Hate is like a flame. It burns through everything else until all that remains is a pit that cannot be filled with anything but violence. Hate is an idea that turns into a movement. Hate is words spoken that cannot be taken back. Hate is blame. Hate is assumed superiority. Hate is the little thought in the back of your mind that designates what is other.

Hate is what happened in Dallas. In Louisiana. In Minnesota. At Sandy Hook. At Columbine. On September 11th. In Orlando. In South Carolina. In San Bernadino. In Paris. In Istanbul. In Israel for generations. All over the world for as long as humans have walked it.

It is not enough to talk about Love, the abstract concept. I sit here crying, and it isn’t because I personally knew the people killed by this violence. It is because my heart swells with love for my son, my state, my country, my world. It is me feeling the pain all at once, all through my body, and not shutting it down. It is longing to hold those hurting close just like I held my son close as I cried.

It is NOT longing for a better world. I have lived in this world, this version, most of my life. This is the world I have been given. This is the world I must love. This is the world I must try to be a voice in, a light in, a willing heart in. This is my son’s world. And wishing it was different will not make it so.

BEING different in it is my only defense. Teaching my son to be different is my only safeguard. Writing my passion onto the page in the hope it will touch someone’s heart, make them soften, give them hope, is my action for change.

No one wins if we will not allow our own hearts to be changed first. If we cannot see every single human— even the ones voting for a candidate you hate, or living a lifestyle you disapprove of, or not doing whatever you think they should and therefor not doing enough– as equal and valuable and worthy of love. Right now, we are not winning. Not one side or the other. There may never be a point in our lifetime that we do win.

The best we can hope for is this: a willing heart hearing a cry for understanding. Someone else, and ourselves, our children and their friends reaching out to say I don’t know the answer, but let me hold your hand, let me cry with you, let me be with you, let me fight with you.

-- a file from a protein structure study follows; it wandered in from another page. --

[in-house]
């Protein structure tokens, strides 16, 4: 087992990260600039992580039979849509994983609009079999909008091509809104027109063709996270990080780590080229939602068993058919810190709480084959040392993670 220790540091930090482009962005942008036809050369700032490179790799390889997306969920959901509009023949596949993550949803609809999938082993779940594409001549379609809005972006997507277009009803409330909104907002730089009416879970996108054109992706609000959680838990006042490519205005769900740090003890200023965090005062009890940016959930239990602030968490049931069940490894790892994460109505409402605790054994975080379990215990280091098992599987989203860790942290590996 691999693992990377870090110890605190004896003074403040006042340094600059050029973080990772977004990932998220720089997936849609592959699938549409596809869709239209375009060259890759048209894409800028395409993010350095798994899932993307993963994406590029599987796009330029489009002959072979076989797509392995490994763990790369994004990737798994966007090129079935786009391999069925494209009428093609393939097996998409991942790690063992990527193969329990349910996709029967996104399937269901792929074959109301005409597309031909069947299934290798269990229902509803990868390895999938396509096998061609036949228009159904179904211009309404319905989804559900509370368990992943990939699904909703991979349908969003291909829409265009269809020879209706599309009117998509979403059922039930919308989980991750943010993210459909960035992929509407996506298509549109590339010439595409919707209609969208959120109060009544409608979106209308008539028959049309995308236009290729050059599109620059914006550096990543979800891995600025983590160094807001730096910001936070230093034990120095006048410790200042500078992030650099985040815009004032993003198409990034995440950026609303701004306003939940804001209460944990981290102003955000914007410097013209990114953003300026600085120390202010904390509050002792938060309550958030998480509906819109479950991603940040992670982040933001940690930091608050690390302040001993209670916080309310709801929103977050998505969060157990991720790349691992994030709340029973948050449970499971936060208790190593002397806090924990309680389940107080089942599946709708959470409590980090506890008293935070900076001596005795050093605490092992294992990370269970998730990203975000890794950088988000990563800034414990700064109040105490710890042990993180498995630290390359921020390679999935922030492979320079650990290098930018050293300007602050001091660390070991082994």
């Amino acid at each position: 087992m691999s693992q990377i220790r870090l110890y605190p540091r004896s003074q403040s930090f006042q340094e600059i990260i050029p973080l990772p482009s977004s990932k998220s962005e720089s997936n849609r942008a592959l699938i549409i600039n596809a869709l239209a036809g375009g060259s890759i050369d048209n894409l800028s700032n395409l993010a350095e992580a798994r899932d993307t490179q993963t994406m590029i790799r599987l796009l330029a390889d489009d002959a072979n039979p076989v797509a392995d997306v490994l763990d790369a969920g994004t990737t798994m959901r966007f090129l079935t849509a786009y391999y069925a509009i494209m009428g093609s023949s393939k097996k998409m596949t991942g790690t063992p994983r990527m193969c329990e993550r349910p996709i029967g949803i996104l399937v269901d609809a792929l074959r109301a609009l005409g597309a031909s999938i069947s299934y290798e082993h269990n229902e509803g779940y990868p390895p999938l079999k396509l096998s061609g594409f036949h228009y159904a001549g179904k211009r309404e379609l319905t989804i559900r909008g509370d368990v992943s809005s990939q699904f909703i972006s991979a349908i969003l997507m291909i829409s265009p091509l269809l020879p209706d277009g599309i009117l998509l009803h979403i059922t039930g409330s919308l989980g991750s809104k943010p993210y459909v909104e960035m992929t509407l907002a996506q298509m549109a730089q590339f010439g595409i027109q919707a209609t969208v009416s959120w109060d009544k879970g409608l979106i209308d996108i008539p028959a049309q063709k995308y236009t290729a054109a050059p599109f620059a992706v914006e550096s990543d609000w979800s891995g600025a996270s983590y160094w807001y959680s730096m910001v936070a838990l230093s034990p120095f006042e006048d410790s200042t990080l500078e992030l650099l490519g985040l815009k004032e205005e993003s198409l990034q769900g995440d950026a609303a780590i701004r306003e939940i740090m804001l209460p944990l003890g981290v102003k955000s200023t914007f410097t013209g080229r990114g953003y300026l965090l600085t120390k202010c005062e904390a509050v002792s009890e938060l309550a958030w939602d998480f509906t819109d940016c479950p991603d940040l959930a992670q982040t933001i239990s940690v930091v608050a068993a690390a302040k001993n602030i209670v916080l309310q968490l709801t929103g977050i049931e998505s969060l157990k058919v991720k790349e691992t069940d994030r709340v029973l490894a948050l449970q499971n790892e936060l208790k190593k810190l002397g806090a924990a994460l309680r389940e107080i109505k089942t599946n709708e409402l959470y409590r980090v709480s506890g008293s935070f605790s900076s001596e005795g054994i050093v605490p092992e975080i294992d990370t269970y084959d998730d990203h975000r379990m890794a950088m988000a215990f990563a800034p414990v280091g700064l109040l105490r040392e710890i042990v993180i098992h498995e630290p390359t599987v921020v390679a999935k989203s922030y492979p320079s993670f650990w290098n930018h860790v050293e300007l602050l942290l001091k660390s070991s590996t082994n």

Let me really, actively, without condemnation or hate, without condition, LOVE you.

That is not the answer.

I am a Christian.

How many will stop reading this post because of that?

What if I said I was Muslim?

How many others would stop then?

I find it difficult to talk about my faith on social media, and so mostly, I don’t. My Facebook feed is divided: half people I go to church with and half I have met in my life as a young adult writer and screenwriter. A lot of conservatives, just as many liberals. I see both sides to every popular argument going on in America. I rarely add my own voice to the debate. Partly because I do not want to create more noise, and partly because I do not always know what I feel is right.

Christians say go to the Bible, the answers are there. But it’s easy to misinterpret the Bible based on my own desires, based on my own experiences, the environment I live in, the world I am faced with or wishing for. Ultimately, faith is personal and a journey and not easy. My path and yours are different, and therefor the way I choose to live is not subject to your approval. The way you live is not for me to discuss or diminish. My answer from God is not yours.

When I lived in New York City, I constantly encountered people that did not believe the same thing as I did. These people did not shock me or wound me. They were not my enemies because they were gay or atheists, because they were the children of a Muslim, because they ascribed to a different spiritual journey or lifestyle.

But still my faith was shaken. And it was good for me. It taught me who I really was, and it helped me learn true empathy, it opened my mind. Faith is not made sturdy without testing. I am no lesser now because I want to accept other people for who they are and what they believe, because I question things more freely, because I am willing to change. I do not care about a person’s sexual orientation, race or religious affiliations as long as they are kind and they treat me with respect.

That is the only thing that matters in a friend, in a world. How we treat each other.